N.W.A.: Straight Outta Compton


N.W.A.’s debut album came out a couple of months before I turned 14. As a privileged but angry suburban teenager, I could basically either be into this or metal. I despise stupid genre battles, but I’ve honestly never heard of anybody who liked both metal and rap in the late 80’s (Anthrax and Public Enemy being the exceptions that prove the rule). Well, you know how this story goes: Queensrÿche’s Operation:mindcrime wins.

Of course, over the years hip-hop has proven its staying power, and it’s painfully obvious to me that I missed that critical period where I could get this stuff into my bones. But as I’ve slowly perused some of the monumental releases in the canon I have legitimately enjoyed quite a bit of it while gaining a feel for walking around the halls of the genre.

Straight Outta Compton is the biggest rap album I don’t know, and with last year’s movie, it’s long past time I tried to figure it out. Unfortunately, I went about it the wrong way. My normal method of introducing myself to records didn’t work here. When this would come up on shuffle, mixed up with other records in my distant to-be-reviewed queue, it clunked pretty hard. Part of that was because it was hip-hop amid a bunch of indie and metal. Another part of is that the 70’s samples and 80’s production feel dated, especially when put up against new releases of 2015. Things got much better when the record got into my now-being-reviewed queue where it got closer listens. It also helped that before then I nixed the bonus tracks from the 2002 re-release, as my phones really liked to play the ridiculously misogynist (and just plain stupid) “A Bitch Iz A Bitch.”

So four paragraphs in you think I can get to the review? Probably, but so much has been written about this album, and I’m not qualified to add to that conversation, so I’m going to try to keep it short.

What works is the confidence. And I don’t just mean the “nine inches of limp dick” type braggadocio typical of hip hop even thirty years later, though these guys do seem to wear that better than just about anybody else. No, I mean the rhymes and the way they fall confidently around the meter and even moreso the sampling and the way they rock harder than any rap group save Beastie Boys. “Straight Outta Compton” is a straight-up fire, inspiring the suburban vision of an urban nightmare far more effectively than Public Enemy’s overplayed siren ever did. After that you’ve got a series of vignettes of their lives done to varying degrees of success. The characters are the police (“Fuck Tha Police”), gangsters (“Gangsta Gangsta”), drugs (“Dopeman (Remix)”), alcohol (“8 Ball (Remix”), and girls (“I Ain’t Tha 1”). Then all the MC’s get a highlight track(e.g., “If It Ain’t Ruff” and “Parental Discretion Iz Advised”).

What doesn’t work is some of the DJ and sampling work, which are firmly rooted back in 1982 and sound anything but tough, severely undercutting the theme of this album. (Seriously, how scary is that album cover, especially to white parents in the 80’s?) Along those lines, some of these tracks’ lyrical content just seems silly and out of place. Until you realize it’s the last track on the album, maybe kind of a farewell mood lightener, “Something 2 Dance 2” is a head-scratcher. “Express Yourself,” with its bizarre empowering message, Madonna song title, and anti-drug message never does make sense in the context of the rest of these tracks. And then of course there’s the misogyny, racism, and glorification of drugs and violence.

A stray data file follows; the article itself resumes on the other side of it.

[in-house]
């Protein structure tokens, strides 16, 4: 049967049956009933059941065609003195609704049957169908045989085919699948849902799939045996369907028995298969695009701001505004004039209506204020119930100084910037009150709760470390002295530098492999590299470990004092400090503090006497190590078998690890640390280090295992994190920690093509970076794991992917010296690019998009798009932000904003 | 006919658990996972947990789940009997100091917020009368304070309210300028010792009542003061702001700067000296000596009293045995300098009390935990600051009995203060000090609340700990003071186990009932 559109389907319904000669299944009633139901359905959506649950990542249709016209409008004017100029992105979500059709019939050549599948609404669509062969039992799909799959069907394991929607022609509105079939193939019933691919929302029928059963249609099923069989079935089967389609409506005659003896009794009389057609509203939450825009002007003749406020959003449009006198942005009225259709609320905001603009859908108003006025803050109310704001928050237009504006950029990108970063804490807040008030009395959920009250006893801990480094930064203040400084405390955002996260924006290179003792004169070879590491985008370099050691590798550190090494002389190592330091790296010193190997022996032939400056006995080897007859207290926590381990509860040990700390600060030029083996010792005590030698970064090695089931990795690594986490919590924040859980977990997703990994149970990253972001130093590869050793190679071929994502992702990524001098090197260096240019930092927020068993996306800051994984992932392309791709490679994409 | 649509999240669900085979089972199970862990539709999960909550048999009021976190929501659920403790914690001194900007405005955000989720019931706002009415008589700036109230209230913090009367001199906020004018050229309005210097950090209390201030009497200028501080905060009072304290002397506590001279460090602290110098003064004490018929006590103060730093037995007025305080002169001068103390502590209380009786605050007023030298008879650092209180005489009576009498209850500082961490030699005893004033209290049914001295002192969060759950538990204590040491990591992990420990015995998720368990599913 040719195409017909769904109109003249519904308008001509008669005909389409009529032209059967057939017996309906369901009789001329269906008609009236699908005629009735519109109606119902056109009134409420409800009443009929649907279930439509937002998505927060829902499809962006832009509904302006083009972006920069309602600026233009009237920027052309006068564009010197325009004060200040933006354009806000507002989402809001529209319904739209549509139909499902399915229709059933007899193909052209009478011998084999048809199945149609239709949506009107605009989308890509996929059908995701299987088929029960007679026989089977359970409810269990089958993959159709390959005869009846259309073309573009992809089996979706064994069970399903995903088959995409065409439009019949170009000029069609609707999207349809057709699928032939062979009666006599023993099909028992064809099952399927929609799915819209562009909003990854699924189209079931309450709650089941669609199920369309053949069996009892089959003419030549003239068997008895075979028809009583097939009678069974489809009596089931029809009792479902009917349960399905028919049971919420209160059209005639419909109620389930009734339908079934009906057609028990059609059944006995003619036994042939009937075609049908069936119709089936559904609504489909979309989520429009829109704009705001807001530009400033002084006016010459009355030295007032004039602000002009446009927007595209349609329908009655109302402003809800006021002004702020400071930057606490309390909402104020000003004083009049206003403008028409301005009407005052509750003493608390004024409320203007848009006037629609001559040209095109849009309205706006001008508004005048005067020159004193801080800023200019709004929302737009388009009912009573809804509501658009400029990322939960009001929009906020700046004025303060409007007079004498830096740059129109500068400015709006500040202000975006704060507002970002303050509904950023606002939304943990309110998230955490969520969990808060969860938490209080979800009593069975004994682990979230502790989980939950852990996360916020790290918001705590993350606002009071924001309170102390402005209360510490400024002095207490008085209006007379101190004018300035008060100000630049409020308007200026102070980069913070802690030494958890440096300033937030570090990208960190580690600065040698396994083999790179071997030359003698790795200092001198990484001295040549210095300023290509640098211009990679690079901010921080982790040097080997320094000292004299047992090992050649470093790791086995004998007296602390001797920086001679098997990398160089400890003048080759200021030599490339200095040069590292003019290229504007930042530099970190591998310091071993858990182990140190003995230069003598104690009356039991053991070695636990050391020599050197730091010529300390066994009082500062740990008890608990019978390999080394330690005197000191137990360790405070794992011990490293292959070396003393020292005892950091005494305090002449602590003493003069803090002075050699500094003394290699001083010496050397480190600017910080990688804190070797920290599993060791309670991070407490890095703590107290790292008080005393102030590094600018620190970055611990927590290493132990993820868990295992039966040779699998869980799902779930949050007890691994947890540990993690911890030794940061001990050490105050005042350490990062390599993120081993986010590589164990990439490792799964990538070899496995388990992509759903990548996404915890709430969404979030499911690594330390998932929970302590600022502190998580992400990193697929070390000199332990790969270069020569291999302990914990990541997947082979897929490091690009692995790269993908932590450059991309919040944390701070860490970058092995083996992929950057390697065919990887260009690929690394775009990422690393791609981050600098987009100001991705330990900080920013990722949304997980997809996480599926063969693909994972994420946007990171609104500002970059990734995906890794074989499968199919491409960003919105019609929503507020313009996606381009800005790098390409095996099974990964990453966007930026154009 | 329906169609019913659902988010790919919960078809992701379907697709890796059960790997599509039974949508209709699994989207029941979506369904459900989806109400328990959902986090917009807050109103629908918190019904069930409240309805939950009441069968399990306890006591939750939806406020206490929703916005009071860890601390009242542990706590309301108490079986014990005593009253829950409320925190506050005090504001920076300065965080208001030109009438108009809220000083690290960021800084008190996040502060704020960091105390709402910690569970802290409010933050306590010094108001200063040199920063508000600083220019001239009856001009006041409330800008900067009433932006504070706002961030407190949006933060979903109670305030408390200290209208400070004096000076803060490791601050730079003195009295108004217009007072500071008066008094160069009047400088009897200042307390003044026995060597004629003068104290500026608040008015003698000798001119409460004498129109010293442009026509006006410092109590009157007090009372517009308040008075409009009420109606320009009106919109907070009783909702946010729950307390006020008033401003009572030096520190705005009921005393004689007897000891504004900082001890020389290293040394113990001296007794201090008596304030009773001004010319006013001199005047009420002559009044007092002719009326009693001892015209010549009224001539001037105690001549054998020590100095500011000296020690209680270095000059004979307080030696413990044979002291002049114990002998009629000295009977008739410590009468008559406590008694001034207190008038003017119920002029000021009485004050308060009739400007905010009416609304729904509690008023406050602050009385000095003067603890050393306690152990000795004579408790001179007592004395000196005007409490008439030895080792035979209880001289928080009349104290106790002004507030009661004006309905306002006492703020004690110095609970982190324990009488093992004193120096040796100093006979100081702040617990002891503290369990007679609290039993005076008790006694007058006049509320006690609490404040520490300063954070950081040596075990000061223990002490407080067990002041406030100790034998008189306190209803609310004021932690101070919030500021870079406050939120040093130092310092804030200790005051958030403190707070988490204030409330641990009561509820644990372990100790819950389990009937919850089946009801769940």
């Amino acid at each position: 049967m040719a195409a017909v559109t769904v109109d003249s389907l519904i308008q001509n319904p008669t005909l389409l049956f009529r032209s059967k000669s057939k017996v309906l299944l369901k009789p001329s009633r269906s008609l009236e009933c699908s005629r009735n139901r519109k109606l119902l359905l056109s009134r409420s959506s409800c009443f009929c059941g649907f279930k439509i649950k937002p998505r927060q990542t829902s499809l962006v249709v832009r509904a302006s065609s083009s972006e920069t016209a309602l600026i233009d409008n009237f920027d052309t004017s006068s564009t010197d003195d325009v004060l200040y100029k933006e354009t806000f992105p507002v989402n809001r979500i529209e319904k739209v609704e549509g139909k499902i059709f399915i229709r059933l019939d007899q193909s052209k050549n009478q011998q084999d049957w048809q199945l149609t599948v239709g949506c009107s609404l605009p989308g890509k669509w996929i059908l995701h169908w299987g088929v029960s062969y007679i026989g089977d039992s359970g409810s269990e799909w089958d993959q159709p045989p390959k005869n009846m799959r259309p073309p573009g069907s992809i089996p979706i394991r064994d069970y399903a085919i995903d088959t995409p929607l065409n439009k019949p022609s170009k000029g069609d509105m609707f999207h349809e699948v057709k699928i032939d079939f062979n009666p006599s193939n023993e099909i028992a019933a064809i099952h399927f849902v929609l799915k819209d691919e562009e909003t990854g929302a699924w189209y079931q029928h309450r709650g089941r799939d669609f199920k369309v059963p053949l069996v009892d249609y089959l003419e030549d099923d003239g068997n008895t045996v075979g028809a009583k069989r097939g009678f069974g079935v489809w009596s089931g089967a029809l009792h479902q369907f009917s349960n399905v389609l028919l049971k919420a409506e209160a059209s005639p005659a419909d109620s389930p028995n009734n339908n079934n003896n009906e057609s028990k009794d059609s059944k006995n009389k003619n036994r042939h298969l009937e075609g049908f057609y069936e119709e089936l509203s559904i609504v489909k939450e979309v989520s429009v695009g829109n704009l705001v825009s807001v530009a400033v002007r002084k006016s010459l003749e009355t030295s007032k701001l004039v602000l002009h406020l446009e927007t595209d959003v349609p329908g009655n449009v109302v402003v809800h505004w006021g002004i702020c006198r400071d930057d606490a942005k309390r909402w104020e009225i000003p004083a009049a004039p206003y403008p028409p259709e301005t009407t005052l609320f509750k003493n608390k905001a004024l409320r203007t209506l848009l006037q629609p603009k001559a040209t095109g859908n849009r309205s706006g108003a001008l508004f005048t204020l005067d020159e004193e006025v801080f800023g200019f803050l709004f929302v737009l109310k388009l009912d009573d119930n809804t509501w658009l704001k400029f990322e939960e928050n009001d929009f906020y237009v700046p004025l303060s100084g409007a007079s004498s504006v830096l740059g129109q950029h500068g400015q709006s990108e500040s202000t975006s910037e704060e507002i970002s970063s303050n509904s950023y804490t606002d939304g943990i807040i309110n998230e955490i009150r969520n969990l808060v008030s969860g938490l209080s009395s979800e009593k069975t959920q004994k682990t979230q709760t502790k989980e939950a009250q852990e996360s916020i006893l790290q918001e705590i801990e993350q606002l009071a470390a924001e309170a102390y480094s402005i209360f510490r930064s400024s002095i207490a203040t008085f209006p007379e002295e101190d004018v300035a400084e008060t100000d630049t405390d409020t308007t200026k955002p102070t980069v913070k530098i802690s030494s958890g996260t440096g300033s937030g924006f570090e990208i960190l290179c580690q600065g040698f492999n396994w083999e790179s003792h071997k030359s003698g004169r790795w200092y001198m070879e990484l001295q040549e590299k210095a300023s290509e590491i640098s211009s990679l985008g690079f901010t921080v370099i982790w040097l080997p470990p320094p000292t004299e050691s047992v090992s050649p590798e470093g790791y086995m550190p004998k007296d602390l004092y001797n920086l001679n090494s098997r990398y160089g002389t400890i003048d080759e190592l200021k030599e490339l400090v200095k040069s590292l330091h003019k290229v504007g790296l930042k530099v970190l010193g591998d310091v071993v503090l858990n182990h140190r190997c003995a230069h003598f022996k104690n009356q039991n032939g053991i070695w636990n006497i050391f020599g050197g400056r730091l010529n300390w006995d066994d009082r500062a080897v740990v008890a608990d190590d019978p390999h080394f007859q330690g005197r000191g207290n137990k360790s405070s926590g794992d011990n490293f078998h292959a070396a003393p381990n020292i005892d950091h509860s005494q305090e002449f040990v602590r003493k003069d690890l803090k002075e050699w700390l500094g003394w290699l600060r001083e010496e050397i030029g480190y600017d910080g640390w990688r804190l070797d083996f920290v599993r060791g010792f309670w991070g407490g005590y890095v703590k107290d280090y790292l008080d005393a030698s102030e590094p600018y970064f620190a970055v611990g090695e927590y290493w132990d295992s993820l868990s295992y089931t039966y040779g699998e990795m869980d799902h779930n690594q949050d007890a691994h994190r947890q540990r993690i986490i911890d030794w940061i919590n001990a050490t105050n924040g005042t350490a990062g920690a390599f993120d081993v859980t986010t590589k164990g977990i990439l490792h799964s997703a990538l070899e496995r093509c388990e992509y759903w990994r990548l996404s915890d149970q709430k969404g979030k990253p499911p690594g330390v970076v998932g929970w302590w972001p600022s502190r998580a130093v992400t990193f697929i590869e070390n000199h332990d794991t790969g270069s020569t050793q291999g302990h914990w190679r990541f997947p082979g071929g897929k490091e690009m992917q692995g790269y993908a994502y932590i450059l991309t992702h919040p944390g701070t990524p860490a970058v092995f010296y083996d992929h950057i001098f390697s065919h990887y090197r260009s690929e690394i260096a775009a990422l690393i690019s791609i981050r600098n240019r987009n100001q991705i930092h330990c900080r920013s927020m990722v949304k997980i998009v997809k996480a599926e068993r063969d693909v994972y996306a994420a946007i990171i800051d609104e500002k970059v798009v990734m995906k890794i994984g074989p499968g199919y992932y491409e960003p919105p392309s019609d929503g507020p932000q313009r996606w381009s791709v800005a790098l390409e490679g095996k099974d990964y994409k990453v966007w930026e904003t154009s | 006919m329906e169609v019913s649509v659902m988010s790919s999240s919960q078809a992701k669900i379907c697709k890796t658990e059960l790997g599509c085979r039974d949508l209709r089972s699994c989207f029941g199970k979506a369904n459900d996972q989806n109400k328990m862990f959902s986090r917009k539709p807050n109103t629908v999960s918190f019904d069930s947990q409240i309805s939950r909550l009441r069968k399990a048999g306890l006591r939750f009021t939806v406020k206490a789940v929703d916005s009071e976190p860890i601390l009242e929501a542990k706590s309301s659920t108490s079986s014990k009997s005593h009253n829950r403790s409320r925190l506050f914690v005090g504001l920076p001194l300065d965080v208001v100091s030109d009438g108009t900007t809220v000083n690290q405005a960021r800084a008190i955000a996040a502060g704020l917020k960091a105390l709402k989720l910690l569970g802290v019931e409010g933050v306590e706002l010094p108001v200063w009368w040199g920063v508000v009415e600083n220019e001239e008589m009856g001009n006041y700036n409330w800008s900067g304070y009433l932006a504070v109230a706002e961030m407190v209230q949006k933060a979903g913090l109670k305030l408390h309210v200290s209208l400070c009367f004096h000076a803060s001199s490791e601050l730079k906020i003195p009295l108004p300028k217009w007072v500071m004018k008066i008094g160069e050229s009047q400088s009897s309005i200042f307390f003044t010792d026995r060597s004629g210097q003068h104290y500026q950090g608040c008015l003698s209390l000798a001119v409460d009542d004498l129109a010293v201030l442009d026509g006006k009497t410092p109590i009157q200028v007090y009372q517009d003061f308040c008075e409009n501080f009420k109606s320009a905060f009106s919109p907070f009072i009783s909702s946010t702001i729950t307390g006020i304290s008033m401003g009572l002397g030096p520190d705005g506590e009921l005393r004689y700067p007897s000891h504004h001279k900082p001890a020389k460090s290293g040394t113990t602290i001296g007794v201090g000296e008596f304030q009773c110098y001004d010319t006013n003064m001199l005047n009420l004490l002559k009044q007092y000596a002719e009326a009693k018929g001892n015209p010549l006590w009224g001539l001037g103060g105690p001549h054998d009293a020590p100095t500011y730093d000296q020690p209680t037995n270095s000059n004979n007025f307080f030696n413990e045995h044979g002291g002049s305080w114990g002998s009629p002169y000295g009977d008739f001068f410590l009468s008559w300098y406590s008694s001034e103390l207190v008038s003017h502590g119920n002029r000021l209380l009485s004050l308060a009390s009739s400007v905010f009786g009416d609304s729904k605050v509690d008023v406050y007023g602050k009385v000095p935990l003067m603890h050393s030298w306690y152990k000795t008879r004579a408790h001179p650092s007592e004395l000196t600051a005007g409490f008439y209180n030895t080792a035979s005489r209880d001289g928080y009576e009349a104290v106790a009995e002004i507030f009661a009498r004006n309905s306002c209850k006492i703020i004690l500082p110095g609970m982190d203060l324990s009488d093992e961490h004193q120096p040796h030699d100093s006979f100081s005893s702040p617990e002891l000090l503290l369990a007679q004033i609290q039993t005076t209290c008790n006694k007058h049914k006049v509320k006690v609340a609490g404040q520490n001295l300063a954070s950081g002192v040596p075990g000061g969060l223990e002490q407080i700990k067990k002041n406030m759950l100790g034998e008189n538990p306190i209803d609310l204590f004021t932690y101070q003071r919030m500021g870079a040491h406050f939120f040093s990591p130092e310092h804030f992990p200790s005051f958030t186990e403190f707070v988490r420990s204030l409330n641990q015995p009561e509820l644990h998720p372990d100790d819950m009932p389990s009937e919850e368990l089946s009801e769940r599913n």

This album and I got off to a rough start, and getting past those marks against it took a while. But if I don’t listen too closely to the lyrics, I can listen to this straight through from start to finish and enjoy myself thoroughly. I’m glad I took the time with it as I do think it makes pretty much all of hip hop that followed make more sense having this touchpoint in my brain.

Mix: “If It Ain’t Ruff’
Really Like: “Straight Outta Compton,” “Parental Discretion Iz Advised”
Like: “Fuck Tha Police,” “8 Ball (Remix),” “Something Like That,” “Quiet On Tha Set”
Meh: “Gangsta Gangsta,” “Express Yourself,” “Compton’s N The House (Remix),” “Something 2 Dance 2”
Dislike: “I Ain’t Tha 1,” “Dopeman (Remix)”
Song Notes: After the jump

  1. Straight Outta Compton –
  2. Fuck The Police – the end with the screaming cop is dumb.
  3. Gangsta Gangsta – Lyrics are pretty hatey. Told from first-person view of gangster, so kind of glorifying the vilolence.
  4. If It Ain’t Ruff – some peaking in the sound, but this is the token Mix I’d put. It’s not my fave, but it’s the best one where I haven’t heard racism or sexism.
  5. Parental Discretion Iz Advised –
  6. 8 Ball (Remix) – About Olde English 800. Would be great if not sexist so it’s Like with reservations. Great integration of the Marvin Gaye sample.
  7. Something Like That –
  8. Express Yourself – Sticks out like a sore thumb, like they’re anti-drug use here?
  9. Compton’s N The House (Remix) –
  10. I Ain’t Tha 1 – so misogynist. The women are such caricatures of gold diggers. Why does he have to get a gun mid-song?
  11. Dopeman (Remix) – over five minutes and doesn’t need to be that long
  12. Quiet On Tha Set –
  13. Something 2 Dance 2 –

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